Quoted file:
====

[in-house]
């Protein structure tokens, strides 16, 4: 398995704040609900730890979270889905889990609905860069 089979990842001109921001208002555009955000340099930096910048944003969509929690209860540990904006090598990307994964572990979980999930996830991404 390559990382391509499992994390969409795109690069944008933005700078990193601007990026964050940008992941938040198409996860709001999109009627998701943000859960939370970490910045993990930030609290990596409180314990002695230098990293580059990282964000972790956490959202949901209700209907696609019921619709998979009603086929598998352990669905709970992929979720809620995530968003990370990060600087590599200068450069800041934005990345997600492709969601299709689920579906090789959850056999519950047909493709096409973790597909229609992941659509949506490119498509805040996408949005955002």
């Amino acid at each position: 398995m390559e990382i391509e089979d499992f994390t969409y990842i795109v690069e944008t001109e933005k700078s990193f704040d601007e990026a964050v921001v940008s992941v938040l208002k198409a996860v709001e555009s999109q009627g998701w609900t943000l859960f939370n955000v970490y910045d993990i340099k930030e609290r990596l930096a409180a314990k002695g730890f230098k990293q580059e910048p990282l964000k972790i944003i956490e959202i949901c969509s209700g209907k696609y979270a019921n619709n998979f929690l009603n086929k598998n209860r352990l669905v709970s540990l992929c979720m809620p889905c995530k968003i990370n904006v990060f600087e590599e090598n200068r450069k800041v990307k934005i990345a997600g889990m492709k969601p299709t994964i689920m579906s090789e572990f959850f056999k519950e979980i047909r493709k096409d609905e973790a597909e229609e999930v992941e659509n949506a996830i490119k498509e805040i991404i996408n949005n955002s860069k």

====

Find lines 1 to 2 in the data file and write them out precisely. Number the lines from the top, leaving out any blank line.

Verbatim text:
[in-house]
């Protein structure tokens, strides 16, 4: 398995704040609900730890979270889905889990609905860069 089979990842001109921001208002555009955000340099930096910048944003969509929690209860540990904006090598990307994964572990979980999930996830991404 390559990382391509499992994390969409795109690069944008933005700078990193601007990026964050940008992941938040198409996860709001999109009627998701943000859960939370970490910045993990930030609290990596409180314990002695230098990293580059990282964000972790956490959202949901209700209907696609019921619709998979009603086929598998352990669905709970992929979720809620995530968003990370990060600087590599200068450069800041934005990345997600492709969601299709689920579906090789959850056999519950047909493709096409973790597909229609992941659509949506490119498509805040996408949005955002």